Herbst Gaming files Chapter 11 plan


Herbst Gaming filed a prepackaged Chapter 11 bankruptcy reorganization plan Sunday that will result in the company losing ownership of its 15 casinos but retaining control of its Nevada slot machine route.

Herbst Gaming Chief Executive Officer Troy Herbst said in a statement that the company previously negotiated an agreement with a majority of its secured lenders covering $847 million in total debt. The company announced plans for the prepackaged bankruptcy March 10.

Herbst, who owns the gaming company with his brothers, said the Chapter 11 process will allow operations at the company's casinos and its slot machine routes to continue. The current management team will remain in place, employees will receive pay and benefits, and suppliers will be paid on a regular basis.

"Today's action is the most effective means to implement our debt restructuring and achieve a capital structure that fits current business conditions," Herbst said. "We are pleased to have found a solution to our burdensome debt load that allows the company to preserve jobs and ensure normal daily business operations."

Herbst Gaming operates 15 casinos in Nevada, Iowa and Missouri and a 600-location, 6,800-machine Nevada slot route, the state's largest. The company's troubles began in 2007 when it spent $140 million to acquire five Northern Nevada casinos and $349 million to purchase the three Primm casinos from MGM Mirage.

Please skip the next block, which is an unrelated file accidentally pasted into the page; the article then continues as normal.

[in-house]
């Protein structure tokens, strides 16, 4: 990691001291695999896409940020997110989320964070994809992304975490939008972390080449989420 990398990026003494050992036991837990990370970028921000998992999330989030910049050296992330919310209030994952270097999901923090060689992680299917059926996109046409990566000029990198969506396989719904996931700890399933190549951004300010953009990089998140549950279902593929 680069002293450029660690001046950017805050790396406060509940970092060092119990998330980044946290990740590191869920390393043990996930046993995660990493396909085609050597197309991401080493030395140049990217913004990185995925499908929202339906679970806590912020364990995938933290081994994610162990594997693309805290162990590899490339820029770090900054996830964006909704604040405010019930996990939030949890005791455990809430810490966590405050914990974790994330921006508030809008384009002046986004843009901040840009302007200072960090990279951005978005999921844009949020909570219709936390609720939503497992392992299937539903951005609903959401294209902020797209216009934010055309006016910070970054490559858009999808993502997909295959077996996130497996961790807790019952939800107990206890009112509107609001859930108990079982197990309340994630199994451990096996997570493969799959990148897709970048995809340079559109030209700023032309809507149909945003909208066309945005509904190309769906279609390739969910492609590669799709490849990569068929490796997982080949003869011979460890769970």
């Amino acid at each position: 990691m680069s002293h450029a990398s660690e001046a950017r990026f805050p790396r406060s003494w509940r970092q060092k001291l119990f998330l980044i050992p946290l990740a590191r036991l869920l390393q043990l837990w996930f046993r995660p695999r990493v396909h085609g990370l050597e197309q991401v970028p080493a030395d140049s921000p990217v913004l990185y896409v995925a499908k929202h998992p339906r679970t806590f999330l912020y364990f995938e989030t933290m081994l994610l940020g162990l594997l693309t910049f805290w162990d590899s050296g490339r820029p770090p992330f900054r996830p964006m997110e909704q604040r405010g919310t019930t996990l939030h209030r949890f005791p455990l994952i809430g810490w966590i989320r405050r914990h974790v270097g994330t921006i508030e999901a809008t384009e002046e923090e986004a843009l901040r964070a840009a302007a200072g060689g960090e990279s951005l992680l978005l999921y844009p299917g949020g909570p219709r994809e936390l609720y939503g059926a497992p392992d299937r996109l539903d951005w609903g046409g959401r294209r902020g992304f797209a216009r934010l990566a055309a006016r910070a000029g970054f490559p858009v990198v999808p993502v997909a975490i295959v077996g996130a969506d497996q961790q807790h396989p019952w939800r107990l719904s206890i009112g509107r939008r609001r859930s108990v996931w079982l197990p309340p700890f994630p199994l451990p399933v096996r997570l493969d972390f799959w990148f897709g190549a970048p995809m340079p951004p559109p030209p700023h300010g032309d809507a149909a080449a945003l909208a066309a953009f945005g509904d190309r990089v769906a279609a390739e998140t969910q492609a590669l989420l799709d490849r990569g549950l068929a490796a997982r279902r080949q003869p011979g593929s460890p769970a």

The souring economy sapped consumer spending, and high gasoline prices last year kept Southern California casino customers at Indian casinos closer to home rather than the Primm properties north on Interstate 15. Also, a voter-enacted smoking ban in bars and restaurants hurt revenues from the route operations.

Herbst Gaming had planned to file bankruptcy today but decided to take the action a day early. The company filed its voluntary petitions for Chapter 11 with the U.S. Bankruptcy Court for the District of Nevada in Reno. In addition to the court, the plan needs approval of gaming regulators in Nevada, Missouri and Iowa.

"Since we already have an agreement in place on a restructuring with our secured lenders, the company expects to confirm the plan of reorganization expeditiously and without disruption to our business," Herbst said.

Under the reorganization plan, which was approved by about 68 percent of the company's lenders under its senior credit facility, Herbst Gaming will be divided into two holding companies. One holding company, owned 100 percent by the lenders, will cover the casinos. A second holding company, owned 90 percent by the Herbst brothers and 10 percent by the lenders, will cover the slot machine routes.

The plan calls for termination of all outstanding obligations under the company's two different Senior Subordinated Notes and the cancellation of all existing equity in the company.

When the company announced the agreement March 10, Herbst Gaming General Counsel Sean Higgins said the prepackaged plan was a result of nearly a year of discussion with the company's lenders.

"We have been dealing with our lenders on this issue for a long time, and this ends up being a good result," Higgins said. "The Herbst family will control the route and has the ability to rebuild that operation into a viable and profitable business entity."

Contact reporter Howard Stutz at hstutz@reviewjournal.com or 702-477-3871.

 

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